Sunday, March 18, 2012

Updated: Tea Party views dominate meeting on County Master Plan

By Michele Bourdieu

At a public meeting held March 12, 2012, at the Portage Lake District Library, Guy St. Germain, standing, Houghton County Planning Commission chair, welcomes public input on the draft update to the 2006 Master Plan for Houghton County. Other Planning Commission members include (seated at the table from left) Susan Burack, Jack Duweke, Dana Richter and Barbara LeFex Lewis. Planning Commission members not present at this meeting were Anton Pintar, Evan McDonald, Jon Leinonen and Bill Fink. (Photo by Keweenaw Now)

HOUGHTON -- Members of the Houghton County Planning Commission faced considerable criticism of the County's Master Plan at a March 12, 2012, meeting intended to take public input on updating the five-year-old plan.

About 45 local residents, including commissioners, attended the meeting in the Portage Lake District Library Community Room. Members of Concerned Citizens of the Upper Peninsula (CCUP, aka local Tea Party), led by their director, Mary Sears, presented many arguments against the Master Plan and circulated a petition against the Plan, which Sears says is a step to county zoning. *

Residents who appeared to be CCUP members or supporters (although most did not give their names) pointed out contradictions and negativity in the language of the 2006 Land Use Plan (now called the Houghton County Master Plan), while expressing the view that the plan would lead to county zoning -- despite the fact that the Houghton County Board of Commissioners, which approved the Plan in 2006, has gone on record as opposing county zoning but offering the plan as a guide to townships and municipalities, should they wish to use it for grant applications and recreation plans or as a model for local (not county) zoning.

[Keweenaw Now presents here some video clips of the meeting, as well as links to additional video clips we have posted on YouTube, in order to offer readers the opportunity to view and listen to comments made at the meeting. The video clips are numbered in chronological order in their titles on our YouTube channel, Keweenaw News, in order to facilitate following the discussion at the meeting.]

Guy St. Germain, Houghton County Planning Commission chair, explains the purpose of the Master Plan and the fact that Houghton County does not intend to adopt county zoning:



Guy St. Germain, Houghton County Planning Commission chair, opens the March 12 public meeting in Portage Lake District Library by explaining the purpose of the County's Master Plan and the fact that Houghton County does not intend to adopt county zoning. While some townships and municipalities in the county have zoning, the Master Plan is a guide, not a zoning document, he notes. (Video clips by Keweenaw Now)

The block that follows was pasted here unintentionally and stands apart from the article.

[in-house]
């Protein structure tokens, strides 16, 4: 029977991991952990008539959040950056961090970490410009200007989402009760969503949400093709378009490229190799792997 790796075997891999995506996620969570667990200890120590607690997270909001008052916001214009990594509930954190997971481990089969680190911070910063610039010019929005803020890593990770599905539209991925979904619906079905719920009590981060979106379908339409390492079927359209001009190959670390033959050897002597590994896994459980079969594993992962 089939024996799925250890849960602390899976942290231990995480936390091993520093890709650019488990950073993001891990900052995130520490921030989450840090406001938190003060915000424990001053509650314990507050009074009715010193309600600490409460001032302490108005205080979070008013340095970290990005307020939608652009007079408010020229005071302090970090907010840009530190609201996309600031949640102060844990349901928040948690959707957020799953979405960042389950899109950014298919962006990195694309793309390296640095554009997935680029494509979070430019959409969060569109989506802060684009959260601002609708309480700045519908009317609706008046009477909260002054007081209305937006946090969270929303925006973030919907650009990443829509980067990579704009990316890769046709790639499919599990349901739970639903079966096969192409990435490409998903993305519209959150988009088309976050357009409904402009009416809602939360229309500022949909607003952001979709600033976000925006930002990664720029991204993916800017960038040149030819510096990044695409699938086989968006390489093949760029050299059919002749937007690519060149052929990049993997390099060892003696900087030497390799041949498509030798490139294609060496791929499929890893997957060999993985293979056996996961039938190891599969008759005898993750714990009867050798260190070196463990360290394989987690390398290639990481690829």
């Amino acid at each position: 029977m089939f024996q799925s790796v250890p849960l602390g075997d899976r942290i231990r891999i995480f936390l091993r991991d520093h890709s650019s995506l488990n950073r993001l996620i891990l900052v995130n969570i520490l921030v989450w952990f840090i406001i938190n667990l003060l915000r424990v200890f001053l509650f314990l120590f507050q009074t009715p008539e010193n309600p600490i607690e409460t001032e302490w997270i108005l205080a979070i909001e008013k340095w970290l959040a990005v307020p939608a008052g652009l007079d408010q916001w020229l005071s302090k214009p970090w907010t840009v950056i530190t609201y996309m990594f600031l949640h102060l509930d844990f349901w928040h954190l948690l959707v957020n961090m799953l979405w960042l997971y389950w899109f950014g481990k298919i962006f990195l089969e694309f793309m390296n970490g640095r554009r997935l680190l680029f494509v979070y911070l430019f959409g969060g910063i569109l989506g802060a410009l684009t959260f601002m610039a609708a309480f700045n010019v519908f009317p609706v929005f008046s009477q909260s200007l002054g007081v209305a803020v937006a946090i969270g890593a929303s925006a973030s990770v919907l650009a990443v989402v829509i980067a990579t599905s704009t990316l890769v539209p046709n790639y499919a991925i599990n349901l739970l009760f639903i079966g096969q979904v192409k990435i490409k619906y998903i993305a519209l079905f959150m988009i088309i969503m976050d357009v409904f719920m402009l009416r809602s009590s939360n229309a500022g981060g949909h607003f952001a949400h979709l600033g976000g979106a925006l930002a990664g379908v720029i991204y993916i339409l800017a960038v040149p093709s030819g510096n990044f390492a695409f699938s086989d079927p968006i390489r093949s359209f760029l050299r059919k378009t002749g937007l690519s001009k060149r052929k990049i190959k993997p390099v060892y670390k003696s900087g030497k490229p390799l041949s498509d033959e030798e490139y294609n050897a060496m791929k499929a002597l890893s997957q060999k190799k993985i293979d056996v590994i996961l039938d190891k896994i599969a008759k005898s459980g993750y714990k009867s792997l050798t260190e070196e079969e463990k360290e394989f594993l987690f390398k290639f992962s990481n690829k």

St. Germain said the Planning Commission welcomes public comment (the purpose of this meeting) to assist them in updating the draft Master Plan. The public is invited to attend the next two Planning Commission meetings -- Tuesday, March 20, and Tuesday, April 17, and to offer further input. Both meetings will be held at 4 p.m. on the 5th Floor, Houghton County Courthouse.**

UPDATE (March 21): At the Tuesday, March 20, Houghton County Planning Commission meeting, it was decided to extend the public comment period and revision of the Master Plan. The public may now comment on the Master Plan during public comment periods at the Planning Commission meetings on April 17 (5 p.m.), May 15 (3 p.m.) and June 19 (5 p.m.) and during Houghton County Board of Commissioners meetings preceding June 19. (See Editor's Notes below.) The Planning Commission will hold a formal public hearing on June 19 at the beginning of that meeting. Written comments can also be sent to the Planning Commission up to June 19. The revised Master Plan will be made available on line.**

UPDATE: The comment period will end June 19, 2012, after which the Planning Commission will present the revised Plan to the County Board of Commissioners for adoption, probably at their July 10, 2012, meeting.

A flyer circulated at the March 12 meeting by members of the Concerned Citizens of the Upper Peninsula (CCUP) Tea Party group reflects some misconceptions about the Master Plan (formerly known as the Houghton County Land Use Plan). The flyer's heading is "Stop the Houghton County Land Use Plan."

The flyer quotes as follows from what appears to be the Houghton County Land Use Plan: "What you need to know about Land Use Plans: 'In addition to providing a general framework for decision-making the plan will assist the Planning Commission in updating the zoning ordinance to reflect the desired future land use pattern for the County. ...'"

This quote, taken out of context, gives the impression that Houghton County has or intends to have a zoning ordinance -- but it does not.

Mary Sears, CCUP director, presented the group's view that Houghton County intends to have county zoning and pointed to the Keweenaw County Zoning Ordinance for comparison, although Keweenaw County is the only county in Michigan which, because of its small size, has adopted county zoning: